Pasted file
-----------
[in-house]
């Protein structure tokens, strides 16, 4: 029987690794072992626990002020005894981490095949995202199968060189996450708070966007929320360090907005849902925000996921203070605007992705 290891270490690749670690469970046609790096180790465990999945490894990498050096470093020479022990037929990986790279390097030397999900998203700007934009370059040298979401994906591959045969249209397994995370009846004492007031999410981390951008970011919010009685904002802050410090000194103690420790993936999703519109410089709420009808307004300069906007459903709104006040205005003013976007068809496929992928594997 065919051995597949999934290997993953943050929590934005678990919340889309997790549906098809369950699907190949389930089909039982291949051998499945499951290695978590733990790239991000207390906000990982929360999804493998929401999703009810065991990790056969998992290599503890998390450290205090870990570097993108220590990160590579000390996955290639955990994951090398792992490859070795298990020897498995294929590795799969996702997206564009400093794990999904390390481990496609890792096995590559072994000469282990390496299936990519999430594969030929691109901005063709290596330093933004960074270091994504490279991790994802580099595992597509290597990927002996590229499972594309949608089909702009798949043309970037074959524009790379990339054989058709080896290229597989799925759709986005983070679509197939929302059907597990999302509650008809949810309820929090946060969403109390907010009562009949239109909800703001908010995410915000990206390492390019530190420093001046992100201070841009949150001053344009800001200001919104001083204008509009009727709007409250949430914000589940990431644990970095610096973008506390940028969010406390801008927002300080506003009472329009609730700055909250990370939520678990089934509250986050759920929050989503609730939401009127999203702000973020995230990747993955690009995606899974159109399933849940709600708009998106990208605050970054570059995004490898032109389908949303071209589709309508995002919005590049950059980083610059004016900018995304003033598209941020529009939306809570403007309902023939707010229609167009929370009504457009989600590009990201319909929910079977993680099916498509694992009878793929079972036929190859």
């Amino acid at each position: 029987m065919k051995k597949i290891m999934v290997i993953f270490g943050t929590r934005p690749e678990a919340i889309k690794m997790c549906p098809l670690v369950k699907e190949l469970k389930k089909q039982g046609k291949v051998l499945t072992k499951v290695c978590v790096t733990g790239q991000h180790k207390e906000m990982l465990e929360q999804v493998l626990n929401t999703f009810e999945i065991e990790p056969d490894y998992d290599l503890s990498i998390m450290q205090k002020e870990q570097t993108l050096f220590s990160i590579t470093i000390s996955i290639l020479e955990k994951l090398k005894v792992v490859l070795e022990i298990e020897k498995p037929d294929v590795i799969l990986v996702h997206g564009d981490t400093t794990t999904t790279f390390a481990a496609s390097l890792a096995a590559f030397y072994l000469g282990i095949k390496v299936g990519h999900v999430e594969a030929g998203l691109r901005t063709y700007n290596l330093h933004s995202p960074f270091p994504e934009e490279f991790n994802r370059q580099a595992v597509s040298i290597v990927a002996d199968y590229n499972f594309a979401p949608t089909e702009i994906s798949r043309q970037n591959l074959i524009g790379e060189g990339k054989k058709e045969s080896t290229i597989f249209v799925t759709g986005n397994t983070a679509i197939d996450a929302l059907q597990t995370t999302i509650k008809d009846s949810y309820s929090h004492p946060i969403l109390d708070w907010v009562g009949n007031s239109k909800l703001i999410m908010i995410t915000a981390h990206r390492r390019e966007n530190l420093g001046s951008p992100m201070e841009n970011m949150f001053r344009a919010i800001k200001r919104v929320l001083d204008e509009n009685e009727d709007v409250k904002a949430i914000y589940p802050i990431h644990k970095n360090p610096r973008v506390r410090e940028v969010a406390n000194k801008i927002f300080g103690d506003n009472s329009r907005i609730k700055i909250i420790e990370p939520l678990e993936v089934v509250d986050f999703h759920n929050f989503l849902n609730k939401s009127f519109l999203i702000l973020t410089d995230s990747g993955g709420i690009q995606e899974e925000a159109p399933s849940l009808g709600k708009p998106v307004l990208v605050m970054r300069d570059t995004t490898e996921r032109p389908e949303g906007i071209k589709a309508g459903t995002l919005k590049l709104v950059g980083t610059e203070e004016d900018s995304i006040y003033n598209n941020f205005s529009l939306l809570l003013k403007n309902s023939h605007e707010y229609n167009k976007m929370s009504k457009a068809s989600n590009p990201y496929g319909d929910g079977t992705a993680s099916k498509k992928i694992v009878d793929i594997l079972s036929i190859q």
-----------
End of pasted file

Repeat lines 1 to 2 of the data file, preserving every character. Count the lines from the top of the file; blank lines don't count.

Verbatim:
[in-house]
């Protein structure tokens, strides 16, 4: 029987690794072992626990002020005894981490095949995202199968060189996450708070966007929320360090907005849902925000996921203070605007992705 290891270490690749670690469970046609790096180790465990999945490894990498050096470093020479022990037929990986790279390097030397999900998203700007934009370059040298979401994906591959045969249209397994995370009846004492007031999410981390951008970011919010009685904002802050410090000194103690420790993936999703519109410089709420009808307004300069906007459903709104006040205005003013976007068809496929992928594997 065919051995597949999934290997993953943050929590934005678990919340889309997790549906098809369950699907190949389930089909039982291949051998499945499951290695978590733990790239991000207390906000990982929360999804493998929401999703009810065991990790056969998992290599503890998390450290205090870990570097993108220590990160590579000390996955290639955990994951090398792992490859070795298990020897498995294929590795799969996702997206564009400093794990999904390390481990496609890792096995590559072994000469282990390496299936990519999430594969030929691109901005063709290596330093933004960074270091994504490279991790994802580099595992597509290597990927002996590229499972594309949608089909702009798949043309970037074959524009790379990339054989058709080896290229597989799925759709986005983070679509197939929302059907597990999302509650008809949810309820929090946060969403109390907010009562009949239109909800703001908010995410915000990206390492390019530190420093001046992100201070841009949150001053344009800001200001919104001083204008509009009727709007409250949430914000589940990431644990970095610096973008506390940028969010406390801008927002300080506003009472329009609730700055909250990370939520678990089934509250986050759920929050989503609730939401009127999203702000973020995230990747993955690009995606899974159109399933849940709600708009998106990208605050970054570059995004490898032109389908949303071209589709309508995002919005590049950059980083610059004016900018995304003033598209941020529009939306809570403007309902023939707010229609167009929370009504457009989600590009990201319909929910079977993680099916498509694992009878793929079972036929190859």